It was two weeks ago, Monday. I knew the deadline for my next post at UVenus was coming up. I thought I would write about the office space and how we academics have our own ways of designing and decorating our offices. I was moving my office on the same day so it felt all the more relevant. I did not have to look for any other topic; spontaneously, simultaneously with what was going on in my life, I would write my piece during the week.
However, something changed my plan of writing about this topic that seemed to come naturally…
While my new office was full of boxes, waiting for me to empty them, at midday I was notified that my aunt had passed away. My aunt was 85 years old and had not been well for the past few weeks. Everyone in the family tried to console one another, especially through arguments that she was old, that she did not have to suffer for a long time, etc. I was able to console myself through these arguments for a while. But… in a few days, I had to admit to myself that losing my aunt had shaken me more than I thought it did. I also realized that there was a cumulative effect in my feeling: I had lost my grandmother, my father and my aunt within a time-span of 21 months. I was feeling as if one after another, familiar doors were being shut, and the rest of the family, we were being left outside.
The next few days, I was busy with the funeral and being with my family and forgot about the office blog topic. Ultimately, not knowing how to deal with the successive losses in the family, I found myself thinking about what I got from all these years of education and maybe more so, contrary to a more ordinary line of thinking, the things that I did not get from that education.
I have two master’s degrees and a Ph.D. Yet, it was all the more clear to me now more than ever that there was no academic degree that would teach you how to deal with such losses. Apparently, living a quality life and surviving the challenges in our lifetimes requires more skills than academic degrees could offer. Apparently, this is not something that a good education can achieve on its own. Apparently, there are limits to a good education.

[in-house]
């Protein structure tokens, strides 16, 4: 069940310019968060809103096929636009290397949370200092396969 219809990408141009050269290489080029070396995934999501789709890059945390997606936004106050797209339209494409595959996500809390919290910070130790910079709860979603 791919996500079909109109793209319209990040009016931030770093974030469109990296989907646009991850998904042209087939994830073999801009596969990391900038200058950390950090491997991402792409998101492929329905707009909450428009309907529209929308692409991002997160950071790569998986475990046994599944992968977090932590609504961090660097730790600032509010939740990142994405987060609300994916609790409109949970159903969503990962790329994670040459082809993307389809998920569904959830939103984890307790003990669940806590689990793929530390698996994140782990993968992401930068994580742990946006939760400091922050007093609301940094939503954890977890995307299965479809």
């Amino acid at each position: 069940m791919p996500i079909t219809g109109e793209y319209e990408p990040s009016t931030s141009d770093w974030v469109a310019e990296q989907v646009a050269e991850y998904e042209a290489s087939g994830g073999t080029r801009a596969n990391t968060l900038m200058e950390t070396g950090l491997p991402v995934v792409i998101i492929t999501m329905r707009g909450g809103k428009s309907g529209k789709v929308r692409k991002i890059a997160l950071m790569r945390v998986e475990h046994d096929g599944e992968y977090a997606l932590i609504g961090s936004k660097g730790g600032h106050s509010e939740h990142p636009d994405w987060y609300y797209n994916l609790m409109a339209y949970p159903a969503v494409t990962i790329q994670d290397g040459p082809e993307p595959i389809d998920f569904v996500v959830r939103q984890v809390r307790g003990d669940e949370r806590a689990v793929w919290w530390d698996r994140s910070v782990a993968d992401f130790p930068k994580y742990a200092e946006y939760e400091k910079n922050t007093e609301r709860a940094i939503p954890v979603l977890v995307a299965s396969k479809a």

Through higher education, we can take young people and at the end of what we would call “university years” we can turn them into doctors, lawyers, engineers, musicians, chemists, historians, psychologists and the like. Through presenting them role models and inspirations during the university years and hoping that they will adopt the best of what they have seen for themselves, we can also expect them to be good at their professions and maybe even good people. Yet we cannot guarantee that they will really be good at what they are doing, let alone that they will be good people, that they will be successful, that they will be happy.
Education is an important priority in life. But it should be regarded as a means and not as an end in itself. Education is a medium that helps us lead better lives and increases our quality of life, by getting each of us a job and letting us earn a living, by gaining social status and by making our lives more meaningful. However, its usefulness is limited. There are things which we do not and cannot learn through education: how to handle losses of loved ones, how to manage the money we make or the time we have, how to be good at our relations, how to make good decisions and the list goes on.
Parents, students, educators - we should be all aware of these limitations. While this argument should not be used to underrate the importance of a good education, we should not overrate it either and we should all be aware of the fact that the quality of one’s education does not guarantee one’s quality of life.
It actually takes more than just a good education to have a good life.
Itir is a founding member of the editorial collective at University of Venus.
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